A spiral diagram showing which numbers are and aren't prime.

The largest known prime as of December 2018 is \(2^{82,589,933} − 1\), which has 24,862,048 digits.[1] A prime number is an integer greater than 1 that has no divisors other than 1 and itself. It is well known that there are infinitely many prime numbers (as proven by Euclid), so the search for very large prime numbers is limitless. The Electronic Frontier Foundation gives monetary prizes to people who discover new large primes.[2]

Records

The most efficient known algorithm for finding large prime numbers is the Lucas-Lehmer test, which tests Mersenne primes. Thus the largest known primes have been Mersenne primes for a long time. George Woltman's distributed computing program GIMPS, an implementation of the Lucas-Lehmer test, has found all the new records since 1996.

The last time a non-Mersenne prime was the largest known prime was in 1992.

A list of record primes (as of October 2020) is given below[3]:

Rank Form Prime number Year found Number of digits
1 Mersenne 51** \(2^{82,589,933}−1\) 2018 24,862,048
2 Mersenne 50** \(2^{77,232,917}−1\) 2017 23,249,425
3 Mersenne 49** \(2^{74,207,281}−1\) 2016 22,338,618
4 Mersenne 48* \(2^{57,885,161}−1\) 2013 17,425,170
5 Mersenne 47 \(2^{43,112,609}−1\) 2008 12,978,189
6 Mersenne 46 \(2^{42,643,801}−1\) 2009 12,837,064
7 Mersenne 45 \(2^{37,156,667}−1\) 2008 11,185,272
8 Mersenne 44 \(2^{32,582,657}−1\) 2006 9,808,358
9 Non-Mersenne[4] \(10\,223 \cdot 2^{31,172,165}+1\) 2016 9,383,761
10 Mersenne 43 \(2^{30,402,457}−1\) 2005 9,152,052
11 Mersenne 42 \(2^{25,964,951}−1\) 2005 7,816,230
12 Mersenne 41 \(2^{24,036,583}−1\) 2004 7,235,733
13 Mersenne 40 \(2^{20,996,011}−1\) 2003 6,320,430
14 Generalized Fermat prime \(1\,059\,094^{1\,048\,576}+1\)[5] 2018 6,317,602
15 Generalized Fermat prime \(919\,444^{1\,048\,576}+1\)[6] 2017 6,253,210
16 Sierpinski prime \(168\,451\cdot2^{19\,375\,200}+1\) 2017 5,832,522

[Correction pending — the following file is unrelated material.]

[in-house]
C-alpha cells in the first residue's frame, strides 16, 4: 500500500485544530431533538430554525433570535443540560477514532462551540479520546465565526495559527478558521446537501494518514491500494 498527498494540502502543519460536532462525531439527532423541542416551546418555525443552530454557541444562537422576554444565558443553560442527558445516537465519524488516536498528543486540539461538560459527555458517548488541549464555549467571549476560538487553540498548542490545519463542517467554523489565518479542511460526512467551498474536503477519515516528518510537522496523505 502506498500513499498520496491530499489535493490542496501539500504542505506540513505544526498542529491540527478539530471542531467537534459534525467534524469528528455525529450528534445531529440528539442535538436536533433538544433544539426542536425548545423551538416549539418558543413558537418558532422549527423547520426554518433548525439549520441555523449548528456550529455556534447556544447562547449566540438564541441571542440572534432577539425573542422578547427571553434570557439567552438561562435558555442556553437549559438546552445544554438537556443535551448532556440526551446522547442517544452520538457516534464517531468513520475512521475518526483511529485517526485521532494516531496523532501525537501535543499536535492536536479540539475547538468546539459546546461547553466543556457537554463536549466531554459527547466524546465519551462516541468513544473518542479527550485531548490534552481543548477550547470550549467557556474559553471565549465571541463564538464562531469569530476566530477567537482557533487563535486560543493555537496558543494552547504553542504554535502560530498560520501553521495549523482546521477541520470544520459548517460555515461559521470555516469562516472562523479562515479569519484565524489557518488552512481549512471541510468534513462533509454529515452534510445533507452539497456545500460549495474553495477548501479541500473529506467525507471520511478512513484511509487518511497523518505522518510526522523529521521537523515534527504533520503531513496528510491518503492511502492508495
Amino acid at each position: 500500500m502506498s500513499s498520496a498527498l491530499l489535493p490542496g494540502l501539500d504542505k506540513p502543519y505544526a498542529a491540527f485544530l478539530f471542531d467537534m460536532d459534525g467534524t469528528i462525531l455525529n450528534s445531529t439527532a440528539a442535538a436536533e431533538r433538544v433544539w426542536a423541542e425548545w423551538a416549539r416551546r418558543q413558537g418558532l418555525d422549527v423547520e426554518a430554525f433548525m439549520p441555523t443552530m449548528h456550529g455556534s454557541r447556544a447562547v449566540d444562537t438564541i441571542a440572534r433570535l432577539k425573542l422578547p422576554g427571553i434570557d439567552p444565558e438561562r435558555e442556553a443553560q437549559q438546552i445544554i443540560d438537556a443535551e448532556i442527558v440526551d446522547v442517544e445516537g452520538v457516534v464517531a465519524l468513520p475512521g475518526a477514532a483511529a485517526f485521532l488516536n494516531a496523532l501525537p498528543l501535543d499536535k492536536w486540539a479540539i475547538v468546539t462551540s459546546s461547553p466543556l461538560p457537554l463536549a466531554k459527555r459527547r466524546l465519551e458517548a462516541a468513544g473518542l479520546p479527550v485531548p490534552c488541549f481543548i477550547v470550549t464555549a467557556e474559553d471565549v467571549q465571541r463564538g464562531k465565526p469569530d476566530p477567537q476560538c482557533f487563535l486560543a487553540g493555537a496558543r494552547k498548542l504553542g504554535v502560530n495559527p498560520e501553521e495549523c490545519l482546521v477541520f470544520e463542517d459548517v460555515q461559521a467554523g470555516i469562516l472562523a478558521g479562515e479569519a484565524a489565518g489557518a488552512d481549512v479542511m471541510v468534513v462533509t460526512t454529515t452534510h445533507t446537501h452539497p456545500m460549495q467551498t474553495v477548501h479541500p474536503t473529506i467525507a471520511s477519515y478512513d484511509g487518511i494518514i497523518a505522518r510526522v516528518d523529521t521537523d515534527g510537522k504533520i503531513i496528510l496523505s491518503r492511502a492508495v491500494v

17 Proth prime \(7\cdot 2^{18,233,956}+1\) 2020 5,488,969
18 Non-Mersenne \(123\,447^{1\,048\,576}-123\,447^{524\,288}+1\) 2017 5,338,805
19 Non-Mersenne \(7\cdot6^{6\,772\,401}+1\) 2019 5,269,954
20 Woodall prime (Largest known Woodall prime) \(8\,508\,301\cdot2^{17\,016\,603}-1\) 2018 5,122,515
21 Non-Mersenne (generalized unique) \(2^{15,317,227}+2^{7,658,614}+1\) 2020 4,610,945
22 Non-Mersenne \(6 \cdot 5^{6\,546\,983} + 1\) 2020 4,576,146
23 Non-Mersenne \(6\,962 \cdot 31^{2\,863\,120} - 1\) 2020 4,269,952
24 Non-Mersenne (Sierpinski prime) \(99\,739\cdot2^{14\,019\,102}+1\) 2019 4,220,176
25 Generalized Woodall \(2\,740\,879\cdot2^{13\,704\,395}-1 = 2\,740\,879 \cdot 32^{2\,740\,879} - 1\) 2019 4,125,441
28 Mersenne 39 \(2^{13,466,917}−1\) 2001 4,053,946
84 Mersenne 38 \(2^{6,972,593}−1\) 1999 2,098,960
895 Mersenne 37 \(2^{3,021,377}−1\) 1998 909,526
913 Mersenne 36 \(2^{2,976,221}−1\) 1997 895,932
6,453[7] Mersenne 35 \(2^{1,398,269}−1\) 1996 420,921

Proof of the infinitude of primes

Euclid gives an elegant proof that there are infinite prime numbers.

Suppose there is a finite number of prime numbers p1p2p3...pn, and let their product be P. Then P + 1 is one more than a multiple of p1, and one more than a multiple of p2, etc. P + 1 is not divisible by any of our primes, and thus it has no prime factors. Since P + 1 > 1, this is impossible.


Sources

External links

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